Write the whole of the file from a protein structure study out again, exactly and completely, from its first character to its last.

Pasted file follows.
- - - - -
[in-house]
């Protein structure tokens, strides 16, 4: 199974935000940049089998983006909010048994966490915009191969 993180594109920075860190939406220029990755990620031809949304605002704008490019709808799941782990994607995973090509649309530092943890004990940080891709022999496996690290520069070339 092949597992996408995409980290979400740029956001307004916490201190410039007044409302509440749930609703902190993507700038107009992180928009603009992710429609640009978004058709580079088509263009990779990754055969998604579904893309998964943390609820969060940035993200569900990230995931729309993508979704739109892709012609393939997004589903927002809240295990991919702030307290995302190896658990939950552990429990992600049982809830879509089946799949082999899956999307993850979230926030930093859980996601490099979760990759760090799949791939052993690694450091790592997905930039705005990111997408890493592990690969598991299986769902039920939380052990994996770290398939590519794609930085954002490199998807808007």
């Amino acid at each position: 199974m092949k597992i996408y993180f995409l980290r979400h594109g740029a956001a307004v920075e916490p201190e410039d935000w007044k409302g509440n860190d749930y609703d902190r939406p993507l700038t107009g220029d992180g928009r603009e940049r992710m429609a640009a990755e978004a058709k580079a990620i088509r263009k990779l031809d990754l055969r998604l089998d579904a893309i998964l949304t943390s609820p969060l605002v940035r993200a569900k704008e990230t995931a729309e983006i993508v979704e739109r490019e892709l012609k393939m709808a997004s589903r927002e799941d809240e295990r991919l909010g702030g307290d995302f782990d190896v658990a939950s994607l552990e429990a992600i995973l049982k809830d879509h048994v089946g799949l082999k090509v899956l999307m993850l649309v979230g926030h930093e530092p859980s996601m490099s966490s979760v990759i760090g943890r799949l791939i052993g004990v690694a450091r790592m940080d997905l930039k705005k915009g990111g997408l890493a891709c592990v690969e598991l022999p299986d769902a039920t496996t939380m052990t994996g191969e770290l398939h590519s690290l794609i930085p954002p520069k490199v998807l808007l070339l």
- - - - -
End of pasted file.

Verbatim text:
[in-house]
């Protein structure tokens, strides 16, 4: 199974935000940049089998983006909010048994966490915009191969 993180594109920075860190939406220029990755990620031809949304605002704008490019709808799941782990994607995973090509649309530092943890004990940080891709022999496996690290520069070339 092949597992996408995409980290979400740029956001307004916490201190410039007044409302509440749930609703902190993507700038107009992180928009603009992710429609640009978004058709580079088509263009990779990754055969998604579904893309998964943390609820969060940035993200569900990230995931729309993508979704739109892709012609393939997004589903927002809240295990991919702030307290995302190896658990939950552990429990992600049982809830879509089946799949082999899956999307993850979230926030930093859980996601490099979760990759760090799949791939052993690694450091790592997905930039705005990111997408890493592990690969598991299986769902039920939380052990994996770290398939590519794609930085954002490199998807808007």
């Amino acid at each position: 199974m092949k597992i996408y993180f995409l980290r979400h594109g740029a956001a307004v920075e916490p201190e410039d935000w007044k409302g509440n860190d749930y609703d902190r939406p993507l700038t107009g220029d992180g928009r603009e940049r992710m429609a640009a990755e978004a058709k580079a990620i088509r263009k990779l031809d990754l055969r998604l089998d579904a893309i998964l949304t943390s609820p969060l605002v940035r993200a569900k704008e990230t995931a729309e983006i993508v979704e739109r490019e892709l012609k393939m709808a997004s589903r927002e799941d809240e295990r991919l909010g702030g307290d995302f782990d190896v658990a939950s994607l552990e429990a992600i995973l049982k809830d879509h048994v089946g799949l082999k090509v899956l999307m993850l649309v979230g926030h930093e530092p859980s996601m490099s966490s979760v990759i760090g943890r799949l791939i052993g004990v690694a450091r790592m940080d997905l930039k705005k915009g990111g997408l890493a891709c592990v690969e598991l022999p299986d769902a039920t496996t939380m052990t994996g191969e770290l398939h590519s690290l794609i930085p954002p520069k490199v998807l808007l070339l």